Warrior treasures: Saxon gold from the Staffordshire Hoard

2 mins read
What can the glittering weapon fittings from the Staffordshire Hoard tell us about the Anglo-Saxon warrior elite? Lucia Marchini went along to the Bristol Museum & Art Gallery’s latest exhibition to find out.
A gold-and-garnet decorative mount, shaped like a bird of prey. (Photo: Birmingham Museums Trust)

It is a story familiar to many, and a find that has often graced the pages of this magazine (see CA 236, 276, 290, 297). In July 2009, a metal-detectorist discovered what turned out to be the largest cache of Anglo-Saxon gold and silver yet found. It was in a Staffordshire field near Lichfield, ecclesiastical centre of the kingdom of Mercia. The hoard consists of around 4,000 fragments of fittings stripped from swords, seaxes, and other arms in the first half of the 7th century. Decorated mainly with gold (some of which may have come from Byzantine coins), some silver, and also garnets from south-east Asia and eastern Europe, these weapons were the ultimate status symbols, signifying wealth, family, and religious beliefs.

Warrior Treasures: Saxon Gold from the Staffordshire Hoard presents 100 of these extraordinary fittings from some 40 weapons, focusing on key themes such as warfare, kingship, magic, and gift-giving and loyalty. The exhibition also addresses the intriguing uncertainties surrounding the objects, such as who originally owned the weapons, why the fittings were ripped from them, and when exactly they were buried, why, and by whom. What is made clear is that despite the precious materials used, these were functional weapons. The top of one pommel cap is smooth, showing it had become heavily worn over what may have been up to 100 years of use before its burial.

A gold seax hilt fitting with a zoomorphic interlace worked in garnets. (Photo: Birmingham Museums Trust)

Animal magic

Perhaps the most impressive thing about the Staffordshire Hoard, and a feature that the exhibition fully extols, is the meticulous craftsmanship that went into decorating the weapons. The small fittings have been set so they seem to float in a large, dark space in a way that draws you in to examine closely every detail of the fine ornamentation, using the magnifying glasses thoughtfully provided. This highlights the fact that, though the weapons may have dazzled from a distance, the richness of the decoration could only be fully appreciated by the weapon’s owner and any intimates. Some designs were made of hidden patterns and puzzles, requiring a keen eye to decipher them.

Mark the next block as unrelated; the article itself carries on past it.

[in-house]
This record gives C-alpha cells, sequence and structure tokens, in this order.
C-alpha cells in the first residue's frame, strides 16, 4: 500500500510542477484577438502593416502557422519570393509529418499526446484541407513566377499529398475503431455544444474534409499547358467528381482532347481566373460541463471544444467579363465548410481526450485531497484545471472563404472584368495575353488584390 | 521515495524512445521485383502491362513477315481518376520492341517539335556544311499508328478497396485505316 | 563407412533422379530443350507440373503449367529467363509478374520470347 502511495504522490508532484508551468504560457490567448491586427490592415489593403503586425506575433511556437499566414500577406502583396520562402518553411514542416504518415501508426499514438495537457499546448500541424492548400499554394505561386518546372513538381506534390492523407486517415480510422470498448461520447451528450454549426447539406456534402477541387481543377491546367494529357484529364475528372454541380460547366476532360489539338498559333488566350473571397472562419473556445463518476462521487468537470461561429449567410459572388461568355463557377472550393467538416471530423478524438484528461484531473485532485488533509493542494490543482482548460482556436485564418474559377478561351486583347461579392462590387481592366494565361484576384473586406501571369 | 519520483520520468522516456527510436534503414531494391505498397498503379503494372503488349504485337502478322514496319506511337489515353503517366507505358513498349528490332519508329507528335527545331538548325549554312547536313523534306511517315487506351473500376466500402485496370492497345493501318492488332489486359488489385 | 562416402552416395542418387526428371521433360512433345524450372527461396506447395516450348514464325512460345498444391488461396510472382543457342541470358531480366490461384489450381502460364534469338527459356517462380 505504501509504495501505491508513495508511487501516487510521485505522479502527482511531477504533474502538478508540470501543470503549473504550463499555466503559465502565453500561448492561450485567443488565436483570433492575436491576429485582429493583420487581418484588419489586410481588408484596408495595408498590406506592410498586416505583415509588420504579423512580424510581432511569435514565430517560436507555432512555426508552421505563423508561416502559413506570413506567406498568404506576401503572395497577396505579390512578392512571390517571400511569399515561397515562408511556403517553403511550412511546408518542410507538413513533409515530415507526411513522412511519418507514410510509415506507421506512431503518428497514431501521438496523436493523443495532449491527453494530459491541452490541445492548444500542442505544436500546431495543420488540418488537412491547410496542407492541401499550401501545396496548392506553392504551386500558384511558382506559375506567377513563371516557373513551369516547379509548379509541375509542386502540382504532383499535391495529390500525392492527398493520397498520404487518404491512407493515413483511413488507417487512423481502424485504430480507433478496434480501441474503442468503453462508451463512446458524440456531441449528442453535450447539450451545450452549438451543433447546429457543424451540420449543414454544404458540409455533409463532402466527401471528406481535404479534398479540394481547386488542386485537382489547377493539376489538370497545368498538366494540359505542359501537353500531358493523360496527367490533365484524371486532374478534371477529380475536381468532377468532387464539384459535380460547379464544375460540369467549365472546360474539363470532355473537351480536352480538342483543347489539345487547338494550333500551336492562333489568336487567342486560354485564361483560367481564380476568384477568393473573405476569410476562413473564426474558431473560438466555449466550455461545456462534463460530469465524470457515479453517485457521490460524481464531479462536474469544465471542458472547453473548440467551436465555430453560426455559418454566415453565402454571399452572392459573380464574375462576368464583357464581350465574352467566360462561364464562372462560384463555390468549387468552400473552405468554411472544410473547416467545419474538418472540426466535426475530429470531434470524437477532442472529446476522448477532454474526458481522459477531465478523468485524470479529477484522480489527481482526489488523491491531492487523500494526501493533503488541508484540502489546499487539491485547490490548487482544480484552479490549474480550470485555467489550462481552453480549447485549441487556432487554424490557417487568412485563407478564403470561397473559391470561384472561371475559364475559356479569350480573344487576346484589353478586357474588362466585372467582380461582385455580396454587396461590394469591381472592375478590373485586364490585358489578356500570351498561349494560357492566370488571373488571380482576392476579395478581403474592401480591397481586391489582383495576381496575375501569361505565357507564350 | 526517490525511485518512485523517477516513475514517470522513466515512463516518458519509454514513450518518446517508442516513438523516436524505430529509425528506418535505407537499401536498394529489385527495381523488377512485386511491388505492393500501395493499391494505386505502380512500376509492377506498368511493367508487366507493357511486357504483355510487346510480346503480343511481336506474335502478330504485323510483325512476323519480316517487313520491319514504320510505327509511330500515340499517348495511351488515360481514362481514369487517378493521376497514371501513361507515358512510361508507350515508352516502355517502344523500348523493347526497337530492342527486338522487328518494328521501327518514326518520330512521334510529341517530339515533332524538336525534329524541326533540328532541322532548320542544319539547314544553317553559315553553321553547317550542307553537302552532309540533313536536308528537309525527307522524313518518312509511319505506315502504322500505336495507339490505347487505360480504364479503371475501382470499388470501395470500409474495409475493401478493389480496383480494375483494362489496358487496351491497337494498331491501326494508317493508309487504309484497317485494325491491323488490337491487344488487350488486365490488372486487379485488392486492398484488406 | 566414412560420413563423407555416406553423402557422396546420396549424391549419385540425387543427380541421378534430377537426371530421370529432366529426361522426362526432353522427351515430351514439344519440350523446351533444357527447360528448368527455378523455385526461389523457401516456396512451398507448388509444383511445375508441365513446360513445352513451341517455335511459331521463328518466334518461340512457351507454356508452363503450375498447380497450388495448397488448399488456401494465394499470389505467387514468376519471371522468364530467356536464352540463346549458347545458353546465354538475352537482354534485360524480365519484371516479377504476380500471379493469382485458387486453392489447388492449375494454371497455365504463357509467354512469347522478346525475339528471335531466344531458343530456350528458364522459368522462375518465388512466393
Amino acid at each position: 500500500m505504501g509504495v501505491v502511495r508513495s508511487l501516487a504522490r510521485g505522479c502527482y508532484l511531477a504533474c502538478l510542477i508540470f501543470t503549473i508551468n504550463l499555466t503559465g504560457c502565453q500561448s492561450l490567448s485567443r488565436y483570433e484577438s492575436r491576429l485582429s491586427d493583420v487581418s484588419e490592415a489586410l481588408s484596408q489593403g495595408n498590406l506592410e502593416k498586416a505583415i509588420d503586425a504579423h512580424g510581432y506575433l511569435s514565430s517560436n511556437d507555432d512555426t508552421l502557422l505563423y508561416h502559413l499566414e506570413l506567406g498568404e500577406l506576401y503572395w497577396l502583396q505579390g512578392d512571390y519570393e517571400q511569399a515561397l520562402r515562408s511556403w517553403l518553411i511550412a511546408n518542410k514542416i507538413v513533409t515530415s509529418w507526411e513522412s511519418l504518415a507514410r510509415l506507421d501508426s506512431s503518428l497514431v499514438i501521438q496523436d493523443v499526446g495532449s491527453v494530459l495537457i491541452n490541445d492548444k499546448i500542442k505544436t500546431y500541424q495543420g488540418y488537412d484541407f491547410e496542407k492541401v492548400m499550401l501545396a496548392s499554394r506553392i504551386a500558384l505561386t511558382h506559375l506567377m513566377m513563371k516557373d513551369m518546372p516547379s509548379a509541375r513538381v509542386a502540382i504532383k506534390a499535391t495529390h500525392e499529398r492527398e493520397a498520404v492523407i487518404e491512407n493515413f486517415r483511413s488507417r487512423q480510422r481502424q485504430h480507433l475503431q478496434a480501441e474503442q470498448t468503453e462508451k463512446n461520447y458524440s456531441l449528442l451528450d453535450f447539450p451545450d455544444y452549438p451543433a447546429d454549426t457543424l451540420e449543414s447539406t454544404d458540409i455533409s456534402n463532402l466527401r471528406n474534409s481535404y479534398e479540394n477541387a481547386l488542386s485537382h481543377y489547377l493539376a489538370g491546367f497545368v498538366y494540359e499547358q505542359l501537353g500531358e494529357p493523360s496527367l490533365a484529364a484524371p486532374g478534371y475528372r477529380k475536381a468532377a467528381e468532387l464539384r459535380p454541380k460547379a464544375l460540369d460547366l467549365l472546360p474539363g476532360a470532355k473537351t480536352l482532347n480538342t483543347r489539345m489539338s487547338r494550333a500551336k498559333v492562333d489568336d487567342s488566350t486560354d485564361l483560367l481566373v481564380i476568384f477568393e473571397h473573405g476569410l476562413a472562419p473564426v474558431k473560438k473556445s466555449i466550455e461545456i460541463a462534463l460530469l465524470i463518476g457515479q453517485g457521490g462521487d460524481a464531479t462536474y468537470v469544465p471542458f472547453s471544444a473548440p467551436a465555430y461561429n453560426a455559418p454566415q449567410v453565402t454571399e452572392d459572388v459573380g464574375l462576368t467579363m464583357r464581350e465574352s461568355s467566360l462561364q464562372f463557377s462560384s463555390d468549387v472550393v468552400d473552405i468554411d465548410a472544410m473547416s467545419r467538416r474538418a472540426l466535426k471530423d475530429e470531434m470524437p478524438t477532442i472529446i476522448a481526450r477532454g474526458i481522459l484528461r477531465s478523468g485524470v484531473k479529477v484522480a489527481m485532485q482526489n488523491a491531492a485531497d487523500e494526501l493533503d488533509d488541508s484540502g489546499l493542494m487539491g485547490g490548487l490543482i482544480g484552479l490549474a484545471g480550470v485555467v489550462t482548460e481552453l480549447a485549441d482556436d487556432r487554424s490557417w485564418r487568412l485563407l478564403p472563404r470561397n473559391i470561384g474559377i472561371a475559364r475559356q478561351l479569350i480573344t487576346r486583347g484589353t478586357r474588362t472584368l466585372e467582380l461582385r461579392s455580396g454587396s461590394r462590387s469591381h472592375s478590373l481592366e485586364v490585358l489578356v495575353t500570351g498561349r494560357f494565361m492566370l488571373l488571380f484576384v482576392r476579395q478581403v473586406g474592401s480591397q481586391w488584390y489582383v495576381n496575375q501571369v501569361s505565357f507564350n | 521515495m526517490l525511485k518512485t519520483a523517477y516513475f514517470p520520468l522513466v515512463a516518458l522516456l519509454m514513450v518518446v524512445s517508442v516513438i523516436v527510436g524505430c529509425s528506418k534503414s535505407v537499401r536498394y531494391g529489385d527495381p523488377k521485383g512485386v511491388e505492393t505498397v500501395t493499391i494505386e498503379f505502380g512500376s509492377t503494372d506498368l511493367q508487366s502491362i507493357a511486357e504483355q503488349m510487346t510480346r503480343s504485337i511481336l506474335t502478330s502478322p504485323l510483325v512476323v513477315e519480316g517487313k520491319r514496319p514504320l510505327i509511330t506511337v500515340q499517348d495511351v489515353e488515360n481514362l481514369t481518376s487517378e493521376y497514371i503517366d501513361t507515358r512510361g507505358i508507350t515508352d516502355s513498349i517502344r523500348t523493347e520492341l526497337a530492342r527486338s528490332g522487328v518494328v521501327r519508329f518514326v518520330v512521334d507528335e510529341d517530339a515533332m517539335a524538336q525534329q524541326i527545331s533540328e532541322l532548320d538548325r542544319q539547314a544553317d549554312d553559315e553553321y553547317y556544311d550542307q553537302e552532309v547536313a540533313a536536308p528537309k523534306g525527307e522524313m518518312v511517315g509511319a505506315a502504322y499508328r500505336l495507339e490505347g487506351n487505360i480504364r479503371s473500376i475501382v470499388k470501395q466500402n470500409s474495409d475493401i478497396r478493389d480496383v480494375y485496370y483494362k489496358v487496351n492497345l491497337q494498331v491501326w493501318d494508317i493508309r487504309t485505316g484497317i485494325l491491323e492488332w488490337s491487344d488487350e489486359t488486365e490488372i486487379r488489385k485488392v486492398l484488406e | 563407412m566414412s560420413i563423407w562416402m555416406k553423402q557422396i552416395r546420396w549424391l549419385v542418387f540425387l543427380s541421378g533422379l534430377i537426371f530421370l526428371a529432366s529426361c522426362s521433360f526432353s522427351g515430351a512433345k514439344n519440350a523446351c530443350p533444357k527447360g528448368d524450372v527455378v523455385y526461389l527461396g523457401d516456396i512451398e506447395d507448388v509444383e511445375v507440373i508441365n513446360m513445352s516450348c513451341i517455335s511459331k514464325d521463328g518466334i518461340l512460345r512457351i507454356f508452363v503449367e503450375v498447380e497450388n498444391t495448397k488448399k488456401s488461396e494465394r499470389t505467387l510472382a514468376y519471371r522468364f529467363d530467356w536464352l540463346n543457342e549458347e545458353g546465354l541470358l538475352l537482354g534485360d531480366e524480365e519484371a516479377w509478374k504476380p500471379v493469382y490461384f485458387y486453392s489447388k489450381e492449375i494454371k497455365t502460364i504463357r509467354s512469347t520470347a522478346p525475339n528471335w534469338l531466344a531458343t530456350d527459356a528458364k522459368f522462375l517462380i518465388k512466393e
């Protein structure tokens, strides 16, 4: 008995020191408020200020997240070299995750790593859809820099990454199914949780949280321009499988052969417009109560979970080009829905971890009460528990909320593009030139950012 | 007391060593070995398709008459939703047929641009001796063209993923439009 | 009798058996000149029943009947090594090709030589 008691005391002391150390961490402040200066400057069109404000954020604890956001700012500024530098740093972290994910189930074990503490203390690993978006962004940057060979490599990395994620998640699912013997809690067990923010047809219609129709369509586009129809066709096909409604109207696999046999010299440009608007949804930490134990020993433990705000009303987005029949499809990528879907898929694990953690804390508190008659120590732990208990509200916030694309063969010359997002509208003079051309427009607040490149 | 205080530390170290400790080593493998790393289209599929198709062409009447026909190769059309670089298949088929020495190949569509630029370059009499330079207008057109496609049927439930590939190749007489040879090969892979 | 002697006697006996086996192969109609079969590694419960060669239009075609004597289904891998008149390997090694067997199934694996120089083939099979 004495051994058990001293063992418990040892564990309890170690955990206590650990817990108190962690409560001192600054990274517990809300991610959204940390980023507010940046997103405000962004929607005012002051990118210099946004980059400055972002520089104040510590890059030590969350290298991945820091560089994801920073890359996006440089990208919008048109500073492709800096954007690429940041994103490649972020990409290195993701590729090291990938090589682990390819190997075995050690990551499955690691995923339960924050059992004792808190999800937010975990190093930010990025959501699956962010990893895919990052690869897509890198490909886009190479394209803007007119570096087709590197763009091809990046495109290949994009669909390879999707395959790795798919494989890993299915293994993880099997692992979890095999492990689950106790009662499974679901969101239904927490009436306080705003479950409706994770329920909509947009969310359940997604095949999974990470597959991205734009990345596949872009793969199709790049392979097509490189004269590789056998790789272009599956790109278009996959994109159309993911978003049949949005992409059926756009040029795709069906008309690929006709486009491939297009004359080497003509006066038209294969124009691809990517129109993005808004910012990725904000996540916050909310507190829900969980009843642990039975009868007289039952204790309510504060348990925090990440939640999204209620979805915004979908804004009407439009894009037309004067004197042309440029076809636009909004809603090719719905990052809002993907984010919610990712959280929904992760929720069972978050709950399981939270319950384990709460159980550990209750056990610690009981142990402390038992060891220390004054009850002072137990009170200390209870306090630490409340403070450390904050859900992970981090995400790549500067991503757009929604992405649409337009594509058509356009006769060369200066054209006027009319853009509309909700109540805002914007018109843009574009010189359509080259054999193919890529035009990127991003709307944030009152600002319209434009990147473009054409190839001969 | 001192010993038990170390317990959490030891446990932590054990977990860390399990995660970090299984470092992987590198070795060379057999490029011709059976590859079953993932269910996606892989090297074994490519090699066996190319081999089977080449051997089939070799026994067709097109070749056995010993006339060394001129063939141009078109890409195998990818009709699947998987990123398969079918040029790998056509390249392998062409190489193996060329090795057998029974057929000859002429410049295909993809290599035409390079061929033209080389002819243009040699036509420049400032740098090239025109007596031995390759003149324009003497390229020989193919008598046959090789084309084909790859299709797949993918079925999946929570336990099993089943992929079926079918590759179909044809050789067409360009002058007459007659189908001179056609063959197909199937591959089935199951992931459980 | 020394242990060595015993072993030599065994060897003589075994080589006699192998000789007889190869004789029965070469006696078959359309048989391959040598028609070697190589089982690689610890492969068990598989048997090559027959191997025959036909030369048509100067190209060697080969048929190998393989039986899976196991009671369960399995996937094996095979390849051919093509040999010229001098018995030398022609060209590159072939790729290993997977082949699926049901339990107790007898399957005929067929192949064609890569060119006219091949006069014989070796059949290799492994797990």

As well as flaunting wealth, the ornamentation had symbolic importance. Each of the weapons has been decorated differently, reflecting that these were personal objects and often family heirlooms. Animal imagery abounds in the fittings, and has inspired the graphics on the gallery walls. Snakes (which were associated with swords in Anglo-Saxon texts), boar, and fish were popular protective and empowering symbols; birds feature prominently in Anglo-Saxon mythology, and duly appear on many of the objects, with eagles representing victory and royal power, and ravens symbolising the god Woden.

A decorative mount in the shape of a stylised seahorse, adorned with filigree curls. (Photo: Birmingham Museums Trust)

It is not just animal forms that make up the decorative schemes: cross shapes appear too. This symbol, sometimes mixed with pagan animal imagery, attests to a momentous change in Saxon society as Christianity took hold. Indeed, Penda, the King of Mercia when many of the Staffordshire Hoard weapons were made and used, was the kingdom’s last pagan ruler. While the world that produced these remarkable objects was changing, the fittings themselves – safely buried in the countryside – endured, offering a snapshot of these enigmatic and turbulent times.

Warrior Treasures: Saxon Gold from the Staffordshire Hoard runs until 23 April 2017 at Bristol Museum & Art Gallery. Tickets cost £5 (concessions and group packages are also available). Visit www.bristolmuseums.org.uk for more information.

This review was published in CA 323.

1 Comment

  1. Thank you for sharing this article. I really appreciate the scholarship that has gone into it.

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